Old adages aside, if there’s any truth to the notion that every woman loves flowers, then the proof is on full display at the Los Angeles studio where Hollywood’s most in-demand florist, Eric Buterbaugh, has corralled three longtime friends and clients—Gwyneth Paltrow, Demi Moore, and Nicole Richie—for a photo shoot for Harper’s Bazaar. Quite the glamorous foursome, there they are poking fun at one another’s camera faces and joking about who has prime positioning (“Why am I always in the back?” Richie teases) as they arrange themselves around Buterbaugh in front of the bright, blooming arch he has created for the occasion. It’s composed of magnolia branches, nearly 2,500 Geraldine roses, and more than 30,000 carnations. “I’ve worked hard to be the best, and I have the calluses to prove it, sweetie,” says Buterbaugh, cheery, warm, and bespectacled as he buzzes around in a gray Lanvin suit, his one indulgence to ostentation a pair of Cuban-heeled Christian Louboutin boots.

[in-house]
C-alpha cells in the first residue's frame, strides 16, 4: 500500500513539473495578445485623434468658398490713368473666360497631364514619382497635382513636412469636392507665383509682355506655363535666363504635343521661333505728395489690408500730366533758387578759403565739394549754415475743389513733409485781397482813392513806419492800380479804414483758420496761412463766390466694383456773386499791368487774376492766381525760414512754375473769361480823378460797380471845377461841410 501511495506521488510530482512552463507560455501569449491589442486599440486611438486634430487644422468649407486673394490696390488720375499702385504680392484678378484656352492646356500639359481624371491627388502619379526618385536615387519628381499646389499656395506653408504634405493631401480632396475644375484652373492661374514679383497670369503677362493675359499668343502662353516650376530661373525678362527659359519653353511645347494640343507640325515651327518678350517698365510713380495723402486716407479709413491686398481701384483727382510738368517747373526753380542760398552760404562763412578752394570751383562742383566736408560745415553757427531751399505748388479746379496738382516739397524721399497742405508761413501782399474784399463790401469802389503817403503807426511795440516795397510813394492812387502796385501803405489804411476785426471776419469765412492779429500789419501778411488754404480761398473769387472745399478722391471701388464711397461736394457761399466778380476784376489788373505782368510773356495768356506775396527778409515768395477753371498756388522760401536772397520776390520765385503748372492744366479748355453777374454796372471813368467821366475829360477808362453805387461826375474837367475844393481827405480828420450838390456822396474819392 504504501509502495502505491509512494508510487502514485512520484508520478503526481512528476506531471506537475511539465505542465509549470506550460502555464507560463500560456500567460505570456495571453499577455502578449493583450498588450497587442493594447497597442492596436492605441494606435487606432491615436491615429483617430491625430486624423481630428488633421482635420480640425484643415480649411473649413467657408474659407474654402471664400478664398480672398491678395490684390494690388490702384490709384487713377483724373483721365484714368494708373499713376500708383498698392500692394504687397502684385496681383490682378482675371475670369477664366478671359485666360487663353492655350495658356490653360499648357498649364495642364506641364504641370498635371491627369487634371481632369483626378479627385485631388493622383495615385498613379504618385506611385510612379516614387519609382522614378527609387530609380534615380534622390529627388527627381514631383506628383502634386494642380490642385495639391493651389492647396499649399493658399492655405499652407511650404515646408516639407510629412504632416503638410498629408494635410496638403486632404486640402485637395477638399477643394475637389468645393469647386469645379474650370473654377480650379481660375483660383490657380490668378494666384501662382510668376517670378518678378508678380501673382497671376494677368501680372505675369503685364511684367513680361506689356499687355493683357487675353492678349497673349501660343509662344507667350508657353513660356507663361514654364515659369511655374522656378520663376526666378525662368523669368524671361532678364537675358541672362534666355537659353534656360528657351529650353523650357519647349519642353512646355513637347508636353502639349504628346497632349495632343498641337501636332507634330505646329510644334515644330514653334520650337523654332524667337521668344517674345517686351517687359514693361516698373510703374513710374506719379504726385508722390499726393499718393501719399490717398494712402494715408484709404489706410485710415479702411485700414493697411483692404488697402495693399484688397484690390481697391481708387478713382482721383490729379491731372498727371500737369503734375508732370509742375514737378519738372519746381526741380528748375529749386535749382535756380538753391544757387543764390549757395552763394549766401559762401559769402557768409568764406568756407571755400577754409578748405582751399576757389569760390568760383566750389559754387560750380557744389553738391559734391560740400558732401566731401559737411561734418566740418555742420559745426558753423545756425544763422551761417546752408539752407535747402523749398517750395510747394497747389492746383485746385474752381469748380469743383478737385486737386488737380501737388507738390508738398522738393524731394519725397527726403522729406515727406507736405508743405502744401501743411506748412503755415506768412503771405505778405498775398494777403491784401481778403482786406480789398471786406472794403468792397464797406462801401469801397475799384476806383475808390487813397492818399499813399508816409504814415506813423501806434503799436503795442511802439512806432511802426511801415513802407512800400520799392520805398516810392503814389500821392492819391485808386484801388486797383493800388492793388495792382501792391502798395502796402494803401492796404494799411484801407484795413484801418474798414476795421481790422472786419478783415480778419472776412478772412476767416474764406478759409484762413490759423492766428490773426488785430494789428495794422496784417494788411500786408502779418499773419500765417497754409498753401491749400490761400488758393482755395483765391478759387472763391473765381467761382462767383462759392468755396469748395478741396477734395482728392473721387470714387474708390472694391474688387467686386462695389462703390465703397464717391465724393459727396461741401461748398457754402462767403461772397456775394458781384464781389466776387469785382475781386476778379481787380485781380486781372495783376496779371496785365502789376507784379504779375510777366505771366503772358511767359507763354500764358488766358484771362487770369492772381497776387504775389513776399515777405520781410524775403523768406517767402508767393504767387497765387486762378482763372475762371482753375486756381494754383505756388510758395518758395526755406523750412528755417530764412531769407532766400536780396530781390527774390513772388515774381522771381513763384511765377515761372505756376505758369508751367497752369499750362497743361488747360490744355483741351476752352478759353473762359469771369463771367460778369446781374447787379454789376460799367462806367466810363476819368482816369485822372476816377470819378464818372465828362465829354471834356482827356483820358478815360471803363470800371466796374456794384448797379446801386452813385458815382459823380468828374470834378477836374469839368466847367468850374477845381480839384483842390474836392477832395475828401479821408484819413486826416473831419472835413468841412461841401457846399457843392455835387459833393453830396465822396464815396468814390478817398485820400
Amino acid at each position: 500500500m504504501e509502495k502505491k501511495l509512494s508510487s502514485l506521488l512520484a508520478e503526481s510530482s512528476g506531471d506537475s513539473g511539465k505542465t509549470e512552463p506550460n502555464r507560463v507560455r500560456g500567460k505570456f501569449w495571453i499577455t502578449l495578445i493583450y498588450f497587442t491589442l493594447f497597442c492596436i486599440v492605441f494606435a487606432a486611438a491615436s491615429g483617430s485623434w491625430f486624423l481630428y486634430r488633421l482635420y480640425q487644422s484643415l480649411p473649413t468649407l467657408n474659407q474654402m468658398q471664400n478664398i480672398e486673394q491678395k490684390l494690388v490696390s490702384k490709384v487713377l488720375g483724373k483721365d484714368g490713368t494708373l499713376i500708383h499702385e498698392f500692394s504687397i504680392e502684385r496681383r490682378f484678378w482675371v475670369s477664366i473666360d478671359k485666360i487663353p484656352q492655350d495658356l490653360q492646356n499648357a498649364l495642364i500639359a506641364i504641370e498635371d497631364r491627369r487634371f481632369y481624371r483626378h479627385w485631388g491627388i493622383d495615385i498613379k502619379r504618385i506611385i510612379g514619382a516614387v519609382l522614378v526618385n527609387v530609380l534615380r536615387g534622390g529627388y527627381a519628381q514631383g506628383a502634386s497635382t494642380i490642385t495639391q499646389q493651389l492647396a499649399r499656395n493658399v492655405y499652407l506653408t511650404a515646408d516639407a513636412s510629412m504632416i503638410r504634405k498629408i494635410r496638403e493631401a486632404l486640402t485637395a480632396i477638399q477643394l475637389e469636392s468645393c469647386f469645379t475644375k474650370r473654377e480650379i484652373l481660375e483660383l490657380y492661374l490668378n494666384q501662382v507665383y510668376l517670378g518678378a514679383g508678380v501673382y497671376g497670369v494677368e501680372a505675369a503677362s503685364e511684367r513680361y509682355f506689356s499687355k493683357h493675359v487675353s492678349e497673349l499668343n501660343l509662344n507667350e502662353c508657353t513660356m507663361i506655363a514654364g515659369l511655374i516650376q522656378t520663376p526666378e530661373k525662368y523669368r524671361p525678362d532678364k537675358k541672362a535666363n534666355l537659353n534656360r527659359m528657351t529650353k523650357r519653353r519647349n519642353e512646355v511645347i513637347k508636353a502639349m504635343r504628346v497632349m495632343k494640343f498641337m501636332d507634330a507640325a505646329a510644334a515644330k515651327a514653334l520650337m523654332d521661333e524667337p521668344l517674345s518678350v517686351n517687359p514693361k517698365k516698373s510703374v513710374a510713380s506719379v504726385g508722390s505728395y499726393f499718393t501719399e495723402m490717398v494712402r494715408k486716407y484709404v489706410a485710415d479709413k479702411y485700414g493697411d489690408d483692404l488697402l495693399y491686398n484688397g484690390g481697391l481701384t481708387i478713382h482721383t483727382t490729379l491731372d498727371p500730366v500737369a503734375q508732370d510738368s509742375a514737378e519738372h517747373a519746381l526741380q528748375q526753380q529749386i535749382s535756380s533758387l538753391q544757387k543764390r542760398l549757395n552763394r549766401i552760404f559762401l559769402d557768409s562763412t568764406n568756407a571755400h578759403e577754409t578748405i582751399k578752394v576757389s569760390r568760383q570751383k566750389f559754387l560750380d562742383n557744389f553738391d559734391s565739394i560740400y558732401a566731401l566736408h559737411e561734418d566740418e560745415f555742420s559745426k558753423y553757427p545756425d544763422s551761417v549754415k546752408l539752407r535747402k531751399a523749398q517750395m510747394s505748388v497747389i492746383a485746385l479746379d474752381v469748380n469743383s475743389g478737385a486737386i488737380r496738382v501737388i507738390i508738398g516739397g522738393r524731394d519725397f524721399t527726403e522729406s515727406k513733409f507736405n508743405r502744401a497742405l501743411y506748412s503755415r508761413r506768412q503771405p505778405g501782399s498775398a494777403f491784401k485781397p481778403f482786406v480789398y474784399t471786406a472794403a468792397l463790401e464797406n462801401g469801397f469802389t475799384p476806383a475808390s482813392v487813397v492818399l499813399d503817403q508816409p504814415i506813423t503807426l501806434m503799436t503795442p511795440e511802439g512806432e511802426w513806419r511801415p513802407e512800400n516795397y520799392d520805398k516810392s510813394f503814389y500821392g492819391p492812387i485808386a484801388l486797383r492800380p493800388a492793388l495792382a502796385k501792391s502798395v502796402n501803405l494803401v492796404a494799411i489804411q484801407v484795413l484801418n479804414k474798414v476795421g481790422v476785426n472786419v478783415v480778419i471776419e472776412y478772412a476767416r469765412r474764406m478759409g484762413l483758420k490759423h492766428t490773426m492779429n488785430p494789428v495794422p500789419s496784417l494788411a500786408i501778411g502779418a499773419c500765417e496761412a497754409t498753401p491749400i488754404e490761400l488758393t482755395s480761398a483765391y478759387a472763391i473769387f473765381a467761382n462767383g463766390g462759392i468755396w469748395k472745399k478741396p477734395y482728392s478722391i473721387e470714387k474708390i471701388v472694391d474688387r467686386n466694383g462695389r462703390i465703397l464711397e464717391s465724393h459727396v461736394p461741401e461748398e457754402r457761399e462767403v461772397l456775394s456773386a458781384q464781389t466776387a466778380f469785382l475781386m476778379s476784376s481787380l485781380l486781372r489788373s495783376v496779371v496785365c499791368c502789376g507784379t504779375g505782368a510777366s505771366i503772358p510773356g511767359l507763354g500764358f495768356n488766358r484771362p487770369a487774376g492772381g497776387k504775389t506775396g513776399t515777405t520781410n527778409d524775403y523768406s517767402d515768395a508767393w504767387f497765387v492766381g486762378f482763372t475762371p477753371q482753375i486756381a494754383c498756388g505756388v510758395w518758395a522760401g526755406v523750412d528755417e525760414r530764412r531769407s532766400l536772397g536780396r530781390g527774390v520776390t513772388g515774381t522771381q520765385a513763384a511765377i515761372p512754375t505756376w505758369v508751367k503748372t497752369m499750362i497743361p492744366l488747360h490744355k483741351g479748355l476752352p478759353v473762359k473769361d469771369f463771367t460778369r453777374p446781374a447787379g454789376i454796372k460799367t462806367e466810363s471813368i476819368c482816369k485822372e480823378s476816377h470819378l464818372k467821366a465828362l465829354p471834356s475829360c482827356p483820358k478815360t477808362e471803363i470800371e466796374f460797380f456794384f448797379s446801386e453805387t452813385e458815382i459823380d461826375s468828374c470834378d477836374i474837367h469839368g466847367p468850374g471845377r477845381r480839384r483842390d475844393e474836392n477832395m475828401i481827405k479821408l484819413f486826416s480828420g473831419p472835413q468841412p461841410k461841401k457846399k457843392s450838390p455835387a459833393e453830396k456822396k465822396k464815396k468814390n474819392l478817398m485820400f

Despite appearances, Buterbaugh isn’t used to being the center of attention. His handiwork, though, frequently is. Operating for the past 16 years out of a suite in the Four Seasons Hotel in Beverly Hills, he’s become the go-to floral designer in L.A. and for some of the most discerning heavyweights in entertainment and fashion. When Tory Burch and Michael Kors came to town to open West Coast outposts, Buterbaugh was enlisted to help set the mood. The white calla lilies at Madonna and Guy Oseary’s Oscars after-party last year? Buterbaugh’s doing too. His client list also includes virtually every major luxury brand, from Dior and Valentino to Ferragamo and Cartier, and he’s done parties for the British royal family (including one at Windsor Castle). The king of Thailand even recruited Buterbaugh to create portraits of his country’s native flowers, but in a more modern style, a project done to commemorate both the king’s birthday and the anniversary of his ascension to the throne. One of Buterbaugh’s most memorable gigs was Salma Hayek’s 2009 wedding to Kering CEO François-Henri Pinault at the Venice opera house, for which Buterbaugh commissioned a series of tall, cylindrical vases that surrounded the couple on the altar. “It was a three-day affair with the most amazing group of people—Bono even sang,” Buterbaugh remembers. “The vases were so delicate that they had to be brought to the opera house along with the flowers on these tiny little motorboats that could navigate the canals without the glass breaking.” Awards season remains his busiest period. “Besides the parties, it’s all the flowers you have to send people, send to the stars, the thank-you for wearing the dress, the thank-you to the stylist for getting the person to wear the dress,” he says. “Oscars week, there’s blood on the shop floor.”